Yandong Yin, PhD, Postdoctoral Fellow
Eli Rothenberg, PhD, Associate Professor
New York University, School of Medicine
The laboratory of Dr. Rothenberg at the New York University School of Medicine focuses on new optical methods to study biological molecules and processes at real time and nanometer scale. The Rothenberg research team studies the mechanisms of enzymes and proteins that participate in repair of DNA damage leading to cancer, and develops new imaging methods that will enable them to visualize the behavior of individual biological molecules. STORM Microscopy is used to localize and track DNA as it replicates in the cell. “We try to look at the nucleus of cancer cells as they are replicating the DNA. The DNA and proteins involved in DNA replication are labelled so we can understand what is going on when replication happens,” Yandong Yin, PhD. Postdoctoral fellow states.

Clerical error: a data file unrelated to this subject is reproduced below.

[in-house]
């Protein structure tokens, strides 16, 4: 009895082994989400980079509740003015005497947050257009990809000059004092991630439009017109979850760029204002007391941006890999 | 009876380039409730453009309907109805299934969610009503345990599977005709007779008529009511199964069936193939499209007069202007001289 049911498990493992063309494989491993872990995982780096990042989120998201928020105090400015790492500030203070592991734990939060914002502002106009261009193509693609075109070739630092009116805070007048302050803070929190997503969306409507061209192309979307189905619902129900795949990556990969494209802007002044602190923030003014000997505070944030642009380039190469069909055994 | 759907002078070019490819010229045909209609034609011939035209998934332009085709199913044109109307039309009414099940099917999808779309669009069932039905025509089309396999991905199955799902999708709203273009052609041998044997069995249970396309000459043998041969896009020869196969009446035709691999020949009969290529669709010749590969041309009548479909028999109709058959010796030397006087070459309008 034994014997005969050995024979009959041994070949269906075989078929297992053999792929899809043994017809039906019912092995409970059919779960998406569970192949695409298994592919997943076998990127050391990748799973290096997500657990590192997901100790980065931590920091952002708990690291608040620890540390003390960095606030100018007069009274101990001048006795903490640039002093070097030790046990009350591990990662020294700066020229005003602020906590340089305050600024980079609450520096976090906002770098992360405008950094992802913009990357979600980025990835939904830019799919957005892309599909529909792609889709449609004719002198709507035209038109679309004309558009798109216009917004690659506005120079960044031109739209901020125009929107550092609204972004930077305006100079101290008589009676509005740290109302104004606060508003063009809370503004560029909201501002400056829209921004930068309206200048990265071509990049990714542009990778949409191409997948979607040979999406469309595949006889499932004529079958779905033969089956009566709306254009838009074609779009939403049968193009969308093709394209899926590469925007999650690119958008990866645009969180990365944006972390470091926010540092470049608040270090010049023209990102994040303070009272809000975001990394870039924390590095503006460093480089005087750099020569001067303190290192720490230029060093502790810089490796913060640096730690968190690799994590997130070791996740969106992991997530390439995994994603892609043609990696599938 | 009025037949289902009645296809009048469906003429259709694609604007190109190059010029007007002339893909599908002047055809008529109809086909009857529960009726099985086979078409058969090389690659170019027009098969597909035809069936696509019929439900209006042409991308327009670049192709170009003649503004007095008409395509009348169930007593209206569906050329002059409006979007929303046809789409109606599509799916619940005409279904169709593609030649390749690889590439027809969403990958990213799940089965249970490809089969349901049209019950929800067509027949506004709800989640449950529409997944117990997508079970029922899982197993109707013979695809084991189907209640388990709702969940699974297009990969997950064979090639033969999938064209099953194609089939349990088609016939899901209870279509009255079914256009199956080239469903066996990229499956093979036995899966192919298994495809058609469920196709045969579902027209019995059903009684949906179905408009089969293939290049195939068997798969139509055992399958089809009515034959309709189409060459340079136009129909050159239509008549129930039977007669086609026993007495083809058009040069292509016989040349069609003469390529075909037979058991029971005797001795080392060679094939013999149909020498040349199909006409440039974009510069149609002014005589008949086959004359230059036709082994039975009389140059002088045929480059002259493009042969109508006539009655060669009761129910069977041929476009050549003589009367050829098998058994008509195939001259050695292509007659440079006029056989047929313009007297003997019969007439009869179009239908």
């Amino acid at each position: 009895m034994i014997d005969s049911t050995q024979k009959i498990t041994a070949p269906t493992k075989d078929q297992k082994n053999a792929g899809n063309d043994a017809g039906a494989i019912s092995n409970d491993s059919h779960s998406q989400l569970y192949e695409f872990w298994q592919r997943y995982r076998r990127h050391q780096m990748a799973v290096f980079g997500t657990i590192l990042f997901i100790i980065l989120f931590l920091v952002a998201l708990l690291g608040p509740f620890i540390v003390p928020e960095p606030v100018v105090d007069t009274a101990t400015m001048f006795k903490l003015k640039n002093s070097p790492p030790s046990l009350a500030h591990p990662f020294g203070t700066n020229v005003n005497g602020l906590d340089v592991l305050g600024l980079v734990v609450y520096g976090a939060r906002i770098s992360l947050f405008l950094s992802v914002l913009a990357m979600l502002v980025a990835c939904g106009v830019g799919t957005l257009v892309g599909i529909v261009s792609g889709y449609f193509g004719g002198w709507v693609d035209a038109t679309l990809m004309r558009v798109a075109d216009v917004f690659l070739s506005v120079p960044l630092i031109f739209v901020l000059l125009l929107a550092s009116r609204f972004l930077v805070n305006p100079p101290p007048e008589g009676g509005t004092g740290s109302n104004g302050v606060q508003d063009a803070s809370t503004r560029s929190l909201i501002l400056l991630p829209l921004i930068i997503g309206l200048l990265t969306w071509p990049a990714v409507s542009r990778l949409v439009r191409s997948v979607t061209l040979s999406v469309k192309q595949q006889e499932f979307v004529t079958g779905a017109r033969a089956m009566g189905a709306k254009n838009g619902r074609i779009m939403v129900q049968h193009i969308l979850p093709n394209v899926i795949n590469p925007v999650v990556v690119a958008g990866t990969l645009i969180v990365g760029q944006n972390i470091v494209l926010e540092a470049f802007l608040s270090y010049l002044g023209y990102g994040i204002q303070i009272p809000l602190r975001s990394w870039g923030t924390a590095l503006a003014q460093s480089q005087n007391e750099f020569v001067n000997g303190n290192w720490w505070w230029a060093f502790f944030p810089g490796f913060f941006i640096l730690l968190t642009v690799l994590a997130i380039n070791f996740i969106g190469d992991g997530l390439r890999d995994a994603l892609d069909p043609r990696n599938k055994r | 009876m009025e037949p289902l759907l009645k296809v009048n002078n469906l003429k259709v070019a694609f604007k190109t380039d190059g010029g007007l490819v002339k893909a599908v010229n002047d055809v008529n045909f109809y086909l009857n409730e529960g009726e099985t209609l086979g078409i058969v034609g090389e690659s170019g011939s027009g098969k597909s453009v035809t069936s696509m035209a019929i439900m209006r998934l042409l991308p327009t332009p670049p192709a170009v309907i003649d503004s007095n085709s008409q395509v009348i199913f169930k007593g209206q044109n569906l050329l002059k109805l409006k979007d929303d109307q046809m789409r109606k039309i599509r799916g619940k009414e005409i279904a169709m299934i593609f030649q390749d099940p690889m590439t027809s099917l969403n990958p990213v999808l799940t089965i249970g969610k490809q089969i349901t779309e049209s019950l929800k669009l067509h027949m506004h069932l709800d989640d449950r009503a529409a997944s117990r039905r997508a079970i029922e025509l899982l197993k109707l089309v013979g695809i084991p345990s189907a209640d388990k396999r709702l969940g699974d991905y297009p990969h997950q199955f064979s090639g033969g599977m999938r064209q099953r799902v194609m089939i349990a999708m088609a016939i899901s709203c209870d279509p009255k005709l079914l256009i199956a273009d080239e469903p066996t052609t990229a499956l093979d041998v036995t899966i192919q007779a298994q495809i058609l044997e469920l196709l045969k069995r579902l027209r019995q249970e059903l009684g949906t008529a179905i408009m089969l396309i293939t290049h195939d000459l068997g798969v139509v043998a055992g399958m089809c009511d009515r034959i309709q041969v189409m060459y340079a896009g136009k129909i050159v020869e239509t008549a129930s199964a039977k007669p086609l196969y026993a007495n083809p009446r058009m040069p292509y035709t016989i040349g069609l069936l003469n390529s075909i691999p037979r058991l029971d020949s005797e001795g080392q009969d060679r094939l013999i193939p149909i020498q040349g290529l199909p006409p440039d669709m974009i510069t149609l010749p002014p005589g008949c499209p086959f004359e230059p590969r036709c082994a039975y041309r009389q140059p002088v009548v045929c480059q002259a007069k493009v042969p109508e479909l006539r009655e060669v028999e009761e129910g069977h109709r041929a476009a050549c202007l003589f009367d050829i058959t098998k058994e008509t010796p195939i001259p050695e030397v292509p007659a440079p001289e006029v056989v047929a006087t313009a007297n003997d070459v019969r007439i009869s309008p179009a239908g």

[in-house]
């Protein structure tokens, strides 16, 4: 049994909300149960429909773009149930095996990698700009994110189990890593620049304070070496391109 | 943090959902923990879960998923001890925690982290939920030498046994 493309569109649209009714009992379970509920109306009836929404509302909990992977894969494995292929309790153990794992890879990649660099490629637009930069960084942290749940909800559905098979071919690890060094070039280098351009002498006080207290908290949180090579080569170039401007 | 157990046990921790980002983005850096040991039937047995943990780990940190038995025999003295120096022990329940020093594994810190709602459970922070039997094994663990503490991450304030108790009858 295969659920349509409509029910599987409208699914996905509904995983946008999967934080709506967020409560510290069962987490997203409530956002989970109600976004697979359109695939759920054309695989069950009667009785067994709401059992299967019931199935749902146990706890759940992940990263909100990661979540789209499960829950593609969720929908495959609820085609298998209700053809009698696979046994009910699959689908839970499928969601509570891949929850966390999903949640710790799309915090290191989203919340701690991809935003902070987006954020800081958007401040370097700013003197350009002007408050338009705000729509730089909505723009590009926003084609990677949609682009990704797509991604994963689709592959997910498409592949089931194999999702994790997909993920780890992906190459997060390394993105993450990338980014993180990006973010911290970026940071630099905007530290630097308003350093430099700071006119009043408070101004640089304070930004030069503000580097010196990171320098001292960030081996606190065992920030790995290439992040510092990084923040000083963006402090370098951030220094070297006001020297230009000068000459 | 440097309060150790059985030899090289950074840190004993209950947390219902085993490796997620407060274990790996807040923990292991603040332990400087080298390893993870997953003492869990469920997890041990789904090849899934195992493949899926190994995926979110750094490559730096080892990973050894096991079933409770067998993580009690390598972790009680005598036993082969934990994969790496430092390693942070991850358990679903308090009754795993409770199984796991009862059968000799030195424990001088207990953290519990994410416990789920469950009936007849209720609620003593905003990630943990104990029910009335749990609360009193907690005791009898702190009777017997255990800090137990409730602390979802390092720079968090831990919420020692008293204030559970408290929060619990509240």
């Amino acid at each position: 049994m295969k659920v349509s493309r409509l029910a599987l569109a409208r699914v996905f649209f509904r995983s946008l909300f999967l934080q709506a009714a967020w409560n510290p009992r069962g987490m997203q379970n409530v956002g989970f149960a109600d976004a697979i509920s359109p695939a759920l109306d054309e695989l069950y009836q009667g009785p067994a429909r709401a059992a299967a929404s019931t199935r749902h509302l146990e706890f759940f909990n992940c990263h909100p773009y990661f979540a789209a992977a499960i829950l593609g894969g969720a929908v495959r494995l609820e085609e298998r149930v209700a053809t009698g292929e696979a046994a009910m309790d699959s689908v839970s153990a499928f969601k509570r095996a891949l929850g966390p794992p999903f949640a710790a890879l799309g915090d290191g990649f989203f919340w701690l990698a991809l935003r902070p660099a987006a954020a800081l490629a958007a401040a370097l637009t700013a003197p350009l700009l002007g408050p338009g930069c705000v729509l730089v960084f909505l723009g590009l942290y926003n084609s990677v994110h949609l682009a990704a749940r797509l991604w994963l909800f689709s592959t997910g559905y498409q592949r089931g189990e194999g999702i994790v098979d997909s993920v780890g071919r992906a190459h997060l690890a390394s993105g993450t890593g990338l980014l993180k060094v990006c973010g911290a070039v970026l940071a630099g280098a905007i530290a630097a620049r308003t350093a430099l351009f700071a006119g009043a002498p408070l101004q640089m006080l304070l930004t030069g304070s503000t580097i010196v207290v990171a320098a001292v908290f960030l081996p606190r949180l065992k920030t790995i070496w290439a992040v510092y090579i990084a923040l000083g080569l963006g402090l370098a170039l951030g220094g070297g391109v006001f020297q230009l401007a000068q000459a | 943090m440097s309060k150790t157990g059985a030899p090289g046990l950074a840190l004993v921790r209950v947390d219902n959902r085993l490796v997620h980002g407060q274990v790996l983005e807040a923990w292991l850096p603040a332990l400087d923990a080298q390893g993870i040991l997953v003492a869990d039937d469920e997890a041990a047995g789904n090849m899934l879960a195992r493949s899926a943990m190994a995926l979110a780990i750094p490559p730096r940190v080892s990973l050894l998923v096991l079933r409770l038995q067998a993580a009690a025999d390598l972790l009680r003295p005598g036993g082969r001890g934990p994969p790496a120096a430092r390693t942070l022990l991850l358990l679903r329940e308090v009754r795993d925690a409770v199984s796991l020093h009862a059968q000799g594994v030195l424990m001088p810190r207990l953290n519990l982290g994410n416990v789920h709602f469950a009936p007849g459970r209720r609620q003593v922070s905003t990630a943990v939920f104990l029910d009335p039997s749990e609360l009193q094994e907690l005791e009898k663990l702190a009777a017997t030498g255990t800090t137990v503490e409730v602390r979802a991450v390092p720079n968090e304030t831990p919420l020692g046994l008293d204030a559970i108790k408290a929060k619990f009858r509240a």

One of the challenges of imaging replicating DNA is that inside the nucleus of the cell there are many labeled components crowded together, as well as very small components that need to be clearly resolved. To determine how each component is organized spatially, the lab often performs STORM imaging using three or four colors sequentially, which makes resolution, sensitivity, and localization accuracy a great concern. “The DNA replication fork is very small. We can’t image it without super resolution,” says Yin. The laboratory calibrates their STORM post-processing conditions based on the variances of each pixel in the chip of the camera, correcting for any major variations, in order to better fit the point spread function of each fluorophore. Because of this, pixel to pixel variations, like those seen in patterned noise on CMOS cameras becomes a major problem.
If you have a shorter exposure time, you can track faster kinetics. More sensitivity and shorter exposure times with the Prime 95B [Scientific CMOS camera] allow you to image faster and track kinetics better.